Also known as a
hipped roof, a hip roof is a roof where all its four sides slope downwards to the walls with a gentle slope. This slope is the reason why a hip roof house has no gables or vertical sides. A square hip roof is shaped like a pyramid, and hip roofs on houses usually have two triangular and two trapezoidal sides. A hip roof on a rectangular plan has four faces which are almost always at the same pitch or slope, which makes them symmetrical about the centerlines. Hip roofs often have dormer slanted sides and a gutter can be fitted all around. Like a gable roof, hip roofs are common here in America, and have different types and styles. Choosing one for your home depends on preference, the structure of your house, size and the materials used to cover it.
Hip roofs have five different styles that you can choose to use for your home. Here they are:
Simple Hip Roof: Most people prefer simplicity, which is why a simple hip roof is the most common hip roof design. They consist of a ridge over a portion of the roof which creates two polygon sides and two triangle sides of the roof.
Pyramid Hip Roof: This roof design is created through four equal triangular sides which meet at a singular point at the top of the roof which juts upward.
Cross Hipped Roof: This roofing design could be likened to the effect of bringing two hipped roof buildings together. The two roof sections meet at their respective ends, creating a seam which is referred to as the ‘valley’ or a cross hipped roof.
Half Hipped Roof: This roof style is a take on the standard hip roof design, but in this instance the two sides of the roof are shortened to create eaves.
Dutch Gable Hip Roof: This is a hybrid of a gable and hip roof design, in which a full-or partial-gable can be found at the end of a ridge in the roof, which allows for more internal roof space. It can also improve the aesthetic appeal of the roof, creating a design that is more interesting and less common.
As we all know, no two things are the same, and this applies to hip and gable roofs, too. Here are their differences and pros and cons. As always, we'll start with the good news first.
Hip Roof Pros:
- Hip roofs are more stable than gable roofs because of the inward slope of all four sides.
- Hip roofs are excellent for both high wind and snowy areas.
- The slant of the roof allows snow to easily slide off with no standing water.
- Hip roofs can offer extra living space when a dormer crow’s nest is added to a hip roof.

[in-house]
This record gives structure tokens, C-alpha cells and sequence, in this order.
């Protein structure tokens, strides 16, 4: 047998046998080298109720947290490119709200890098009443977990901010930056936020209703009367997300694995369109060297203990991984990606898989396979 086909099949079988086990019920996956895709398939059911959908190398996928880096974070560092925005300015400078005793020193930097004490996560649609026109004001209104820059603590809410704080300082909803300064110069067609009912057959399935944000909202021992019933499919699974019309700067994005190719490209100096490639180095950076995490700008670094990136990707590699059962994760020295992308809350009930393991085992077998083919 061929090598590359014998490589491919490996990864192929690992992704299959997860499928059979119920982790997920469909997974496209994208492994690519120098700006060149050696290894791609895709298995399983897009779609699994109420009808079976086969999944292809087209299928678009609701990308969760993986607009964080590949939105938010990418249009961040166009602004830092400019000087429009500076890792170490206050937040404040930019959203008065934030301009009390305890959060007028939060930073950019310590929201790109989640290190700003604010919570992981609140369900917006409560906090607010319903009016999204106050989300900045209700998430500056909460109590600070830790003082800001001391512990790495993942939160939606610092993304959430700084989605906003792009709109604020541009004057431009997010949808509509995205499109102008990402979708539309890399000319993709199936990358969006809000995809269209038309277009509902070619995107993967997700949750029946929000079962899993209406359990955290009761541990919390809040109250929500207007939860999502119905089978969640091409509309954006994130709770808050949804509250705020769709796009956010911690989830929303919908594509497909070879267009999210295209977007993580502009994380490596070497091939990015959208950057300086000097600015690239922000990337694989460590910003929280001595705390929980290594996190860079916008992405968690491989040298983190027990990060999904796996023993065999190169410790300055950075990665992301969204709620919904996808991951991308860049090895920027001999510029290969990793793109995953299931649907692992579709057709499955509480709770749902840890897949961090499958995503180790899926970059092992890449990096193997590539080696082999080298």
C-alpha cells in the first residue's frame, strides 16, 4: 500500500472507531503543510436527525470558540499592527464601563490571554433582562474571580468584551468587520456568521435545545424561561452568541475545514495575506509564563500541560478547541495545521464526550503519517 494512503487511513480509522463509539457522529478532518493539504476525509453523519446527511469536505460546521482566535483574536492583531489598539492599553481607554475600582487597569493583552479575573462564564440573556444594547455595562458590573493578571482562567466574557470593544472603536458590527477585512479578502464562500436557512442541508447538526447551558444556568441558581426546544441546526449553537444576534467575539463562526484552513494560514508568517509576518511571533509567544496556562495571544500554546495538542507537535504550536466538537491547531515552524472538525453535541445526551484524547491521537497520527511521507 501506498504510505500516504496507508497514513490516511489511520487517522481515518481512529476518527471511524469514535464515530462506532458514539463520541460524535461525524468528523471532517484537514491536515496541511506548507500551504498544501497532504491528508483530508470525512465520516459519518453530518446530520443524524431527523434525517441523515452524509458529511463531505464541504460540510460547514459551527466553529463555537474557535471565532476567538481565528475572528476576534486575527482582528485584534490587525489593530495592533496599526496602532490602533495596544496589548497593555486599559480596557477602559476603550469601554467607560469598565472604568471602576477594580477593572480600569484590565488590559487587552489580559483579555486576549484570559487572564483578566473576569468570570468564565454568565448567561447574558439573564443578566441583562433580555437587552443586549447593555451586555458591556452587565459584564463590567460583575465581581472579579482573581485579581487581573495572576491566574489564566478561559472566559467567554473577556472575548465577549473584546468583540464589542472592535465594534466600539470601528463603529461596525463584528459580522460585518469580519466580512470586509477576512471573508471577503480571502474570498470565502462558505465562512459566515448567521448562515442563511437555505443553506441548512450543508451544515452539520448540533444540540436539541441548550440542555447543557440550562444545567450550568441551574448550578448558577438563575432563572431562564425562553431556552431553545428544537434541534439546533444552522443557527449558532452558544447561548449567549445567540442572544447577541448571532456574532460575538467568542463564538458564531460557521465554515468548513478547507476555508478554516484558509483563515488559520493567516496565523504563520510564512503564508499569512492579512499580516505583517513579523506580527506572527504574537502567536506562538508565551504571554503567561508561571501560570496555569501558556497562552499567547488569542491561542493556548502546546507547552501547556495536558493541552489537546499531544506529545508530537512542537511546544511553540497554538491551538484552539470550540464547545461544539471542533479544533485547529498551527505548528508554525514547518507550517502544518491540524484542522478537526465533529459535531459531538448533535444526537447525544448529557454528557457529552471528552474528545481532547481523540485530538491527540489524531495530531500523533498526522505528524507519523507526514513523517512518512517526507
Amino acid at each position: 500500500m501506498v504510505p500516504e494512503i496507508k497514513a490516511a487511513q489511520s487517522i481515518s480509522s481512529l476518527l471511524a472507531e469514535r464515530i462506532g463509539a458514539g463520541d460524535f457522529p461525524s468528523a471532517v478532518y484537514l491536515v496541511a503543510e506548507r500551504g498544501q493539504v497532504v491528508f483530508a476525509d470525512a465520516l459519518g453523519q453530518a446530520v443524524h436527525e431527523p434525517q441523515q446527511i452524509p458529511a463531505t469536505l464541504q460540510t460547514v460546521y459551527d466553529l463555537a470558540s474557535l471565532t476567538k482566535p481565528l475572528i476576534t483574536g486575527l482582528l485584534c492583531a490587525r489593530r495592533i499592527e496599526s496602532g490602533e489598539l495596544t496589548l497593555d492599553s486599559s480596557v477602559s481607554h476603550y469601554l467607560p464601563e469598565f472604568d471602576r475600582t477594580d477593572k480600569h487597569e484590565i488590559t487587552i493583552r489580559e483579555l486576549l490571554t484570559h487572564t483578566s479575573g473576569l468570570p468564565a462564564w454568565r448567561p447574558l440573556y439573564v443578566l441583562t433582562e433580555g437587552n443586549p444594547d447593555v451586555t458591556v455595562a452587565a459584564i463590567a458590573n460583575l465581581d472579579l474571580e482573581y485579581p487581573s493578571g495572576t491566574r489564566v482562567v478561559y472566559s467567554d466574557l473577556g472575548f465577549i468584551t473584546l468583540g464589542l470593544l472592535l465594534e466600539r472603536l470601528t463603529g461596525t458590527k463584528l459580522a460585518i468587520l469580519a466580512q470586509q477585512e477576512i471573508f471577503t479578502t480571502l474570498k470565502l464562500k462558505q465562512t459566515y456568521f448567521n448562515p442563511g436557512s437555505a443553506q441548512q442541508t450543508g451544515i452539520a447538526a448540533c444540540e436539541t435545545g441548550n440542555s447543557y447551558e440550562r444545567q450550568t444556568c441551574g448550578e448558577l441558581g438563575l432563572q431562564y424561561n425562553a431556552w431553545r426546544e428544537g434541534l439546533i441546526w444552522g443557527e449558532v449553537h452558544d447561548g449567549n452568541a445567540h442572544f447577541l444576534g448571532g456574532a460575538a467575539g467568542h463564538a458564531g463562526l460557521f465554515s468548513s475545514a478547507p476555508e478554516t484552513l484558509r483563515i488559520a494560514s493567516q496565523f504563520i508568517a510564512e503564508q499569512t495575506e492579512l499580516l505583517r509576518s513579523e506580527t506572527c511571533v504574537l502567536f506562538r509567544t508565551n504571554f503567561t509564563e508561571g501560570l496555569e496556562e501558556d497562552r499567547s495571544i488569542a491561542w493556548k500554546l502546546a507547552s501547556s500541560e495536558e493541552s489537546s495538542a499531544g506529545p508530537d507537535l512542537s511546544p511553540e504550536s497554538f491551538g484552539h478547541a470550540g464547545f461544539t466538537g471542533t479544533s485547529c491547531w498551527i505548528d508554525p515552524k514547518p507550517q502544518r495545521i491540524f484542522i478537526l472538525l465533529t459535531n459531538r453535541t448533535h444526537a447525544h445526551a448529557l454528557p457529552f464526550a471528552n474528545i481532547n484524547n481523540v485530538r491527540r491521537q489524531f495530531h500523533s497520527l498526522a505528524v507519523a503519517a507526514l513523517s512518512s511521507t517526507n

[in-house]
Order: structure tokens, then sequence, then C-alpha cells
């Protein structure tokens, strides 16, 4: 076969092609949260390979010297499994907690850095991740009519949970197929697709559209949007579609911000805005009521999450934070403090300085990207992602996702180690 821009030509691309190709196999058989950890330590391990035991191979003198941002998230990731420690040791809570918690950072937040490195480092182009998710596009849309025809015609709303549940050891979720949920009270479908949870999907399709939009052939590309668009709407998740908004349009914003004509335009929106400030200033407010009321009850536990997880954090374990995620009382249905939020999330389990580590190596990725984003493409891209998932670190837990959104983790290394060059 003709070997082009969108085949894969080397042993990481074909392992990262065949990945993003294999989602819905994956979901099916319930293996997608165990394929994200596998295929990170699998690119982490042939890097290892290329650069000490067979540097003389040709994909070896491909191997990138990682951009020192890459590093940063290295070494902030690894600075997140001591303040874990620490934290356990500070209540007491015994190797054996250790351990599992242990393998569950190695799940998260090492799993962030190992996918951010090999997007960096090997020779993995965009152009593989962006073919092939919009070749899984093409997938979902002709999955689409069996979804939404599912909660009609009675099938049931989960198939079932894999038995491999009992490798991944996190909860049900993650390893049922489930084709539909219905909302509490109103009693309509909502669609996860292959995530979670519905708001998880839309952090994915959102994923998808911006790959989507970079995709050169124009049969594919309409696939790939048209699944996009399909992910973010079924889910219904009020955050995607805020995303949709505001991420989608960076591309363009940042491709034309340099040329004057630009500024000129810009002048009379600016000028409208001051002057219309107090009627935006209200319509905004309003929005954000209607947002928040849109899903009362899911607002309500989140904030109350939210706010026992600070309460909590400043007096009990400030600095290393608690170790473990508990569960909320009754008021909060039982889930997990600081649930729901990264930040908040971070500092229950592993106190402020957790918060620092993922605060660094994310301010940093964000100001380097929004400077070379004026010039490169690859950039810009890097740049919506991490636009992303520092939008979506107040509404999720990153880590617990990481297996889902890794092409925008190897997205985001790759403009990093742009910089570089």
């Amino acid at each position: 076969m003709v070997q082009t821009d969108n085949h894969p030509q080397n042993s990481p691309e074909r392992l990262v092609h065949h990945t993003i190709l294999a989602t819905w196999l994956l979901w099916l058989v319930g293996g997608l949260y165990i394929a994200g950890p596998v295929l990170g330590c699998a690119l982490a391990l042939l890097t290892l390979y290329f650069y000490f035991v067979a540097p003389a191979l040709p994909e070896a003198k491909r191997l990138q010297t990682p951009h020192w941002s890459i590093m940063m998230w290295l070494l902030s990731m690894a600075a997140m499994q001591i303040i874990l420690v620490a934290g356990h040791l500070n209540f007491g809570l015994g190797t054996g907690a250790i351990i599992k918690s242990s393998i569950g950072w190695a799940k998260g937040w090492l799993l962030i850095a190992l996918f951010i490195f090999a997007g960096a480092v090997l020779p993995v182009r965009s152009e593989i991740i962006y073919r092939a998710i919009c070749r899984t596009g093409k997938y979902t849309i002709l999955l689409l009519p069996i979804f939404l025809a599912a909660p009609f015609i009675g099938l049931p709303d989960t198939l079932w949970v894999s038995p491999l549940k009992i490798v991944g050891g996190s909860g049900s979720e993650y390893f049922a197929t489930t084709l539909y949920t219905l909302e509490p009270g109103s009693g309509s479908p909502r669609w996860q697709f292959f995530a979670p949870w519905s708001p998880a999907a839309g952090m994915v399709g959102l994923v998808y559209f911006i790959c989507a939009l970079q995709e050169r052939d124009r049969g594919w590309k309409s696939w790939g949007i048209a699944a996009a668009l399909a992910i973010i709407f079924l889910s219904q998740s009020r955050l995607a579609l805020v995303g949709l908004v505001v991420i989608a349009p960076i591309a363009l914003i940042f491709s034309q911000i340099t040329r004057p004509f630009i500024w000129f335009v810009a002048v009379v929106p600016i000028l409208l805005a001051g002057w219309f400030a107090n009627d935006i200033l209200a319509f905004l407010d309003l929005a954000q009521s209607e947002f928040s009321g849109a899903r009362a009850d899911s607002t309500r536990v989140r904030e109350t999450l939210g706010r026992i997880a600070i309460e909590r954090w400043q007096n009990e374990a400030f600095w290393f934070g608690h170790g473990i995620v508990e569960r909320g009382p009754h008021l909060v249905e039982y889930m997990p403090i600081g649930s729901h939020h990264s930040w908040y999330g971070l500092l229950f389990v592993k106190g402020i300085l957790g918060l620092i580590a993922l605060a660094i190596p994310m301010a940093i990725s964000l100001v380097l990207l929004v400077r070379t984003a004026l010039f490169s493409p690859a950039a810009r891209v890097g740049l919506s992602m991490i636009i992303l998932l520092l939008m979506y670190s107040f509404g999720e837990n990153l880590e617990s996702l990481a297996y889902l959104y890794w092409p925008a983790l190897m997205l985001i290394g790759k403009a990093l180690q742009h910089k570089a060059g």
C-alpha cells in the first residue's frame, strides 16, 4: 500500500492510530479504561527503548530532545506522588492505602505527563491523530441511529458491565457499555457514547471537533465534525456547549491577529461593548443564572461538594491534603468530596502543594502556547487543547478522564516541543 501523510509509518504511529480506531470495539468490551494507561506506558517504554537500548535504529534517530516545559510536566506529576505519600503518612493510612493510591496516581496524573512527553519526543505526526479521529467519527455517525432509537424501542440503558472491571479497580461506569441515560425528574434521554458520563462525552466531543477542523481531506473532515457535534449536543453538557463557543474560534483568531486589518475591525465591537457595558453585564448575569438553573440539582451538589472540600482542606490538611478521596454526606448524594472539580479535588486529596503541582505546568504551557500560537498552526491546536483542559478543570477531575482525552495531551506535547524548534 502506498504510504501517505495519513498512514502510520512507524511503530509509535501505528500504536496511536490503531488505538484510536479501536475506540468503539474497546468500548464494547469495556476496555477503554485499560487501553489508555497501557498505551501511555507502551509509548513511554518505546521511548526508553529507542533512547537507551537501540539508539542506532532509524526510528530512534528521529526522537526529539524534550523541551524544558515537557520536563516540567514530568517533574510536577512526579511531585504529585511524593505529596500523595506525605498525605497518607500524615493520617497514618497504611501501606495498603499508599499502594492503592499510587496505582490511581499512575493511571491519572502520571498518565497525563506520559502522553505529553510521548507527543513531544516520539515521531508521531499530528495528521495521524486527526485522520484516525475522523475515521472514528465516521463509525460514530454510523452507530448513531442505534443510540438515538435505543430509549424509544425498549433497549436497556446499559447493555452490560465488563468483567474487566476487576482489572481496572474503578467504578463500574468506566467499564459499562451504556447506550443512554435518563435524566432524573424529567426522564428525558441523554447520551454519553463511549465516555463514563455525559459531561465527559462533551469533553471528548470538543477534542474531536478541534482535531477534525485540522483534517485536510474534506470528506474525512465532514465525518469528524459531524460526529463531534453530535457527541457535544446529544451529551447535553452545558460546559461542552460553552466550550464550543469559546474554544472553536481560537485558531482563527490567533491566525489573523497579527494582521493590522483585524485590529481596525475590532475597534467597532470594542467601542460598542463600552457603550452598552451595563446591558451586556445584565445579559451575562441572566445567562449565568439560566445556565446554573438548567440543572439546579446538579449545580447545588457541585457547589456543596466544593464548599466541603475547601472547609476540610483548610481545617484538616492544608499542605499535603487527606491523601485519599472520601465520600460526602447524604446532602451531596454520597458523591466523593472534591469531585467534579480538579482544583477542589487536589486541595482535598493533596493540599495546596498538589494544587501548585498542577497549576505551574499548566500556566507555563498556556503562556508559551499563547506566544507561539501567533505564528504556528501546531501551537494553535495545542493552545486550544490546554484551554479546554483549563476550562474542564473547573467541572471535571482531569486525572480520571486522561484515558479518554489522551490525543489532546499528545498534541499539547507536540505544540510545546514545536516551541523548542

- Hip roofs are more expensive to build than a gable roof.
- They require more building materials.
- If there are dormers built into the overall design of a hip roof, the additional seams and valleys can make it easier for potential water leaks.
Gable Roof Pros:
- Their simple design makes them easier to build and cheaper than more complex designs.
- They shed water and snow easily, provide more space for the attic and allow more ventilation.
- Can be problematic in high wind and hurricane-prone areas.
- If the frames are not properly constructed, the roof can collapse due to strong winds. High winds can also cause materials to peel away from gable roofs.
- If there is too much of an overhang, winds can create an uplift underneath and cause the roof to detach from the walls.
When weighing up all the pros and cons, it's important to get the help of a professional to help you with your roofing process. For tons of image ideas to get you inspired, visit homify and you'll find more than what you were looking for.
Different kinds of material can be used to cover a hip roof, and here they are.
Roof Shingles: These are a roof covering consisting of individual overlapping elements. These elements are typically flat, rectangular shapes laid in courses from the bottom edge of the roof up, with each successive course overlapping the joints below.
Metal: Metal is an environmentally friendly material that is durable and long lasting. Metal roofs can protect a building against the worst of weather, and they can even help to prevent ice from forming on the roof or around the eaves. Metal panels or tiles are often made from recycled materials, and when they do come to an end of their service life, they can be recycled again.
Slate Tiles: These are known as one of the highest quality, longest lasting roofing materials on the market. They also cost more and require a different installation method.
Roof Tiles: These are designed mainly to keep out rain, and are traditionally made from locally available materials such as terracotta or slate. Modern materials such as concrete and plastic are also used and some clay tiles have a waterproof glaze.
At the end of it all, getting the roof you want depends on your budget, the size and the number of hips and dormers in the design, as well as other factors. The following roof prices are based on a new installation.
Expect to pay $8 to $12 per square foot of roofing surface for framing. For an average-sized roof with 1,600 square feet of surface, you'll pay between $13,000 to $19,000. Framing materials will add $1 to $2 per square foot to the cost, or $1,500 to $3,000 for a 1,600 square foot roof.